Would friending someone I knew in, say, 10th grade foul up that sense? I do wonder about some people, about KB and CM and SP and how and who they are, today, and have even thought about trying to get in touch with them.

But then what? We were tight then, and now we’re not. I am curious, but do I miss them? I miss what we had, but would we have it again? I don’t think so.

So why not take the chance, track down the old running buddies and confidants to see if there is still something there?  Am I afraid?

Again, I don’t think so. It’s more that my life is here, today, in New York City in 2009, and I need to make my life stick here, today, in New York City in 2009. Time spent with those I’ve lost is time not spent with those I’ve hung on to (and who’ve hung on to me), and those I’ve found.

And the people here matter. I like them and getting to know them, and letting them getting to know me. We can’t take anything for granted, can’t call up a shared past or a ‘remember when’ as we huddle over our beers. I have that with some people, but with these new friends, there is the frisson of wondering what to reveal and what will be revealed, of risk and anxiety and the delight in discovering that, yes, there is more than mere proximity to our relationships, that we are, in fact, friends.

O’Rourke noted that Sometimes I have an almost physical need to touch the screen and get past the pixels. I understand that longing, I do. I also understand the necessity of bearing such longing, and remembering that not all can be reconciled.

Sing! Sing! Sing!

11 01 2009

I got sucked  into the speakers yesterday.

I don’t remember the song (something about heartbreak) and was surprised when Jonathan Schwartz credited Betty Buckley as the singer (it didn’t sound like her). But I was caught by all that she gave to the song—that’s what caught me. Yes, she has a lovely voice, but it was the. . . I don’t know, that sense that she scraped away herself and in so doing scraped away the skin of that sad and pretty melody to lay bare nerve and bone.

How could she do that? Where does that come from? When I was (way) younger I wanted nothing more than to sing, to be a singer. That didn’t happen. I have a competent voice—a ‘chorus’ voice—but my lack comes less from technical faults than the inability to inhabit the song with my voice. Oh, I might feel moved, but that feeling doesn’t come through. It’s posing.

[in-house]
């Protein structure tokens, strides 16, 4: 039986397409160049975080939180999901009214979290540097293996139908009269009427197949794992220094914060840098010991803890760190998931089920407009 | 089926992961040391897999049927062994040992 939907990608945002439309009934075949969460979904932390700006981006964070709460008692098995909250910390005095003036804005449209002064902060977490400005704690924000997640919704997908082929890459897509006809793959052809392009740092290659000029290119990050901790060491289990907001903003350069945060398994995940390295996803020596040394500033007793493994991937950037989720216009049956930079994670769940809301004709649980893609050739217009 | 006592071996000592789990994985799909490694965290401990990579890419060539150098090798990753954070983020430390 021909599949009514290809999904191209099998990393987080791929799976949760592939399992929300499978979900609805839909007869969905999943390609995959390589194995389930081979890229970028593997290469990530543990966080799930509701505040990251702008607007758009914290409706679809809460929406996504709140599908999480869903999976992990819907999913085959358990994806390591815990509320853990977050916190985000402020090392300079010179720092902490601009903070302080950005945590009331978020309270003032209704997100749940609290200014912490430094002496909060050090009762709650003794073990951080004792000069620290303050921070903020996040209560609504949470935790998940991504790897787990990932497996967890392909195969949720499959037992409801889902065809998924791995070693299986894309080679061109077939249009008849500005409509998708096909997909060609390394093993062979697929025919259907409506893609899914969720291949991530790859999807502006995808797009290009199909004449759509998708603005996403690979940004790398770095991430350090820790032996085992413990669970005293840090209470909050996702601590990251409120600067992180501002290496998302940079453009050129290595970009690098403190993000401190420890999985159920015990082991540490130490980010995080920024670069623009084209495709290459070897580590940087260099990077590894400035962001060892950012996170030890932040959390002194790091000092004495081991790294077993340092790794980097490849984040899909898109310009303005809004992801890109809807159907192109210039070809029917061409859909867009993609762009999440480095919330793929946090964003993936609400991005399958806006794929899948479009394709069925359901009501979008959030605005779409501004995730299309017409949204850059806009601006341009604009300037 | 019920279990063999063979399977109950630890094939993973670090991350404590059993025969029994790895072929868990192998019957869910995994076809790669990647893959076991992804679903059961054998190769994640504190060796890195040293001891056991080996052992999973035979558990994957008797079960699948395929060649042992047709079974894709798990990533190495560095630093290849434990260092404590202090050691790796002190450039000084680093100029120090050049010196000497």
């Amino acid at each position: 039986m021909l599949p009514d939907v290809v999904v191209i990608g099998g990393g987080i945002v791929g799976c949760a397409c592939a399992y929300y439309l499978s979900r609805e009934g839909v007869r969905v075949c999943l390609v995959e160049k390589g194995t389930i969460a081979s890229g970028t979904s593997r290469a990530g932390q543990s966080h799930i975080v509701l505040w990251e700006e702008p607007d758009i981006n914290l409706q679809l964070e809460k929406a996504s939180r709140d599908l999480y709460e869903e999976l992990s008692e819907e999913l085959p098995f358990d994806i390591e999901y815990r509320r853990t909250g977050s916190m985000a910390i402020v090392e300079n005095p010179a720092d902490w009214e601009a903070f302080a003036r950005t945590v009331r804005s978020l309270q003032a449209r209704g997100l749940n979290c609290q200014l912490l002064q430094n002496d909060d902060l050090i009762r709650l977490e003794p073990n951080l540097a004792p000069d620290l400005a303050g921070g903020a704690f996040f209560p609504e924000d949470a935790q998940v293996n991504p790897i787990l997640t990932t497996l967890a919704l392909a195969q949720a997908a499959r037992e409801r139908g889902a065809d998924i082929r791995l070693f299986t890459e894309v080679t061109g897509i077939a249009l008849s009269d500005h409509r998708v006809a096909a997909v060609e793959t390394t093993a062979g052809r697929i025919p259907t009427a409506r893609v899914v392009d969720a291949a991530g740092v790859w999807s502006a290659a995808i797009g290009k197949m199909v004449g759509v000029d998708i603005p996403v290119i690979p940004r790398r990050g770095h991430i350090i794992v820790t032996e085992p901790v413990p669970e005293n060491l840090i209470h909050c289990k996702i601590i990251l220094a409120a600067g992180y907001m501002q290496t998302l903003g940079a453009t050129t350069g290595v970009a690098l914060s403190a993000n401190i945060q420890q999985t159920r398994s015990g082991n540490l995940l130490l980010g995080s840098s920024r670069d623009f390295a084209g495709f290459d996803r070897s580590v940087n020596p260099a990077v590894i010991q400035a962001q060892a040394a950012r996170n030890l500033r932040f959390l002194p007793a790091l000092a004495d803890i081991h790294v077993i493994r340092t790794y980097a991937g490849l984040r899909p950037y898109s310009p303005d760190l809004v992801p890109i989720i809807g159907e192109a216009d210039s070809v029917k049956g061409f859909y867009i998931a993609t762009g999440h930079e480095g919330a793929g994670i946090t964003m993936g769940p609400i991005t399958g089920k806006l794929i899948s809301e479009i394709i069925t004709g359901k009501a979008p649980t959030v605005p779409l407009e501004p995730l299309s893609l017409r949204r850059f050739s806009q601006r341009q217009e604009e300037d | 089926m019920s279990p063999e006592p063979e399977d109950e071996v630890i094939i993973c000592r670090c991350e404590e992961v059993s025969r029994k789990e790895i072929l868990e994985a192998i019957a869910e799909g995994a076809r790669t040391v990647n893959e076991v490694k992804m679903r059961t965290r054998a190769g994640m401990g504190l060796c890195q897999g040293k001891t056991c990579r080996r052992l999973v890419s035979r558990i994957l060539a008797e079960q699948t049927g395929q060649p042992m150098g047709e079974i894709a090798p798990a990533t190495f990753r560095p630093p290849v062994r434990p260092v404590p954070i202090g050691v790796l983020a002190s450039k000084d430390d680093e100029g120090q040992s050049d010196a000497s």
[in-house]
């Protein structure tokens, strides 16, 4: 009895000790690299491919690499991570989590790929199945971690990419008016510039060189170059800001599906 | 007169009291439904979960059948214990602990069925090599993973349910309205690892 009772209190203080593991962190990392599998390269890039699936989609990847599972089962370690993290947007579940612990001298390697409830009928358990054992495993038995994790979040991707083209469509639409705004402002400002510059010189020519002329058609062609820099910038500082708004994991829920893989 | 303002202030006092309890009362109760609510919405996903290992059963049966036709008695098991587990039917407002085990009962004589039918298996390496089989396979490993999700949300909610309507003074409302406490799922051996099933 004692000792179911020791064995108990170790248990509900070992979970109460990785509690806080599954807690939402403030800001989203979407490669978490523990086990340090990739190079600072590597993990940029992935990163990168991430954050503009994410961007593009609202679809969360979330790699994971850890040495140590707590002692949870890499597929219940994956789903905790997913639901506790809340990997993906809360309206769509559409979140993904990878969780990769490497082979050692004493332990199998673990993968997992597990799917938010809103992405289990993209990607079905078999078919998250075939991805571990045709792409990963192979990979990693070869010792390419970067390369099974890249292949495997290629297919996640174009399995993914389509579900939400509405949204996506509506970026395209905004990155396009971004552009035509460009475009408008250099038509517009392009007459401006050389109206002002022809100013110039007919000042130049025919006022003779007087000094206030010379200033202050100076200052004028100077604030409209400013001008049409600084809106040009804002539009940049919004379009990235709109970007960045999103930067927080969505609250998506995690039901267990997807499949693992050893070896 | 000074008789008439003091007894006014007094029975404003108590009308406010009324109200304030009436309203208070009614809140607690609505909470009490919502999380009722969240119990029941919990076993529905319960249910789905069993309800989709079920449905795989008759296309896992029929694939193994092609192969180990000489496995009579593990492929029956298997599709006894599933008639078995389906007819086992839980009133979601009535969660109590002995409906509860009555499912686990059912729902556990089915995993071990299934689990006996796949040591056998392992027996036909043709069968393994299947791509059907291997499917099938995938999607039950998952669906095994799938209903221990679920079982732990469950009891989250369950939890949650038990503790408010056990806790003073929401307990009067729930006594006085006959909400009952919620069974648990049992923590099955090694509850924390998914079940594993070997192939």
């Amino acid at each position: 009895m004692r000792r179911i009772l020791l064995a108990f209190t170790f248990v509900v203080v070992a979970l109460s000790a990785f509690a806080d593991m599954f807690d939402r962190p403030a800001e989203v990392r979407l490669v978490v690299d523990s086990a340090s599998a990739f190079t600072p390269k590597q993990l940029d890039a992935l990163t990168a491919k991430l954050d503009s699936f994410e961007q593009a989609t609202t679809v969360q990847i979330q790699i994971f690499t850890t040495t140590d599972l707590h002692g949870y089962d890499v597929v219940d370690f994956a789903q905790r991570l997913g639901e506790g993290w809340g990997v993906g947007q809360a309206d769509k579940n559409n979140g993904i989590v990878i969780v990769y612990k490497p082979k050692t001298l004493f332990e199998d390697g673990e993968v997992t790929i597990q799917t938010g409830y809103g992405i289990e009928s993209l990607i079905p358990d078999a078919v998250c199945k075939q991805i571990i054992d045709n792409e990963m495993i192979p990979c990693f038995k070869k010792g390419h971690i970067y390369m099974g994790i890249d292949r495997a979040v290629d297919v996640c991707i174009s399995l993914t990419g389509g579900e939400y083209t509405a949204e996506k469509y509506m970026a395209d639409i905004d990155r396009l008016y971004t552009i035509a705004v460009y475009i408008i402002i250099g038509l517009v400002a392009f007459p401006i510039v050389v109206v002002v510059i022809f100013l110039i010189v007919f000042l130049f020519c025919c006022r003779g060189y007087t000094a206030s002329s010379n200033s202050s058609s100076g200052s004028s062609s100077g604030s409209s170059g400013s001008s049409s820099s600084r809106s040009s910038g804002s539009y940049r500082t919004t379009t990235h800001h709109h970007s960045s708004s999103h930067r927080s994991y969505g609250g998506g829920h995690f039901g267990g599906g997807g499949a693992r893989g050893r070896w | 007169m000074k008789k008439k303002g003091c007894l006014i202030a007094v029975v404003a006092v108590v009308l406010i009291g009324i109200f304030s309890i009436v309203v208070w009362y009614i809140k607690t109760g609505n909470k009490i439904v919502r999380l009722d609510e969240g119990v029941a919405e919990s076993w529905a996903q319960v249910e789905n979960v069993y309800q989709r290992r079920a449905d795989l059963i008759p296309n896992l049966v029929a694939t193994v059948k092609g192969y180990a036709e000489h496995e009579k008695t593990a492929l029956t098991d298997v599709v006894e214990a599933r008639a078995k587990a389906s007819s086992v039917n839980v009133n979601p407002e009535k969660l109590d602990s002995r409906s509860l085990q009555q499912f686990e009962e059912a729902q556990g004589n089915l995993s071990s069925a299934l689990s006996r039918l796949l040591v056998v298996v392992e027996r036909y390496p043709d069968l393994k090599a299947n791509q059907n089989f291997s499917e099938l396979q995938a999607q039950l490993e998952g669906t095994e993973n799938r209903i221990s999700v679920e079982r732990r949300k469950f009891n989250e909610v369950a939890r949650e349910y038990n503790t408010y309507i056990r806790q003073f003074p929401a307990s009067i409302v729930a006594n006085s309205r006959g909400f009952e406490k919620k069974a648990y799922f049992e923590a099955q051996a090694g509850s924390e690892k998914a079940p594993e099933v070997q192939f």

Was Buckley posing? I’ll never know, but man, it doesn’t sound like it. Does Patti Smith sound like she’s posing? I remember when I first listened, really listened to Patti Smith—it wasn’t until grad school. Where the fuck was she when I was in high school?! Of course, I had Janis Joplin back then, but Janis was already dead, and Patti was, is, blazingly alive.

Neither Janis nor Patti has classically trained ‘great’ voices, but man, can they sing! Dive into that song and pull off all their clothes and dare us to dive in with them. This is it, they’re telling us. this is all a song can be. Can you follow? Are you brave enough to care?

In my responses to Ainadamar I noted my marvel at Dawn Upshaw and Kelley O’Connor’s passion. Did I mention it was almost as hard to witness as it was wondrous? I was embarrassed, fearful for them. Oh no, I thought, what are you doing? You’re so naked on that stage; you’ll be caught out, alone and exposed!

What could compel them to take such risks?

Perhaps it is because I ask such questions that I get in my own way. Do they see what they do as risky? Perhaps the danger is in not singing, in not throwing oneself into the music; perhaps it is only the embrace of the music which carries them. Perhaps the question is How could they not?

I don’t have it in me—the singing, I mean. Perhaps had I had the Voice (be it Joplin’s or Upshaw’s), I would have lain all other concerns aside to tend to that gift.

Or not. What do I do now with my modest talents? Tend to them, fitfully. Take them seriously, kind of; treat them warily. I protect them. I do not risk them. I do not risk              anything.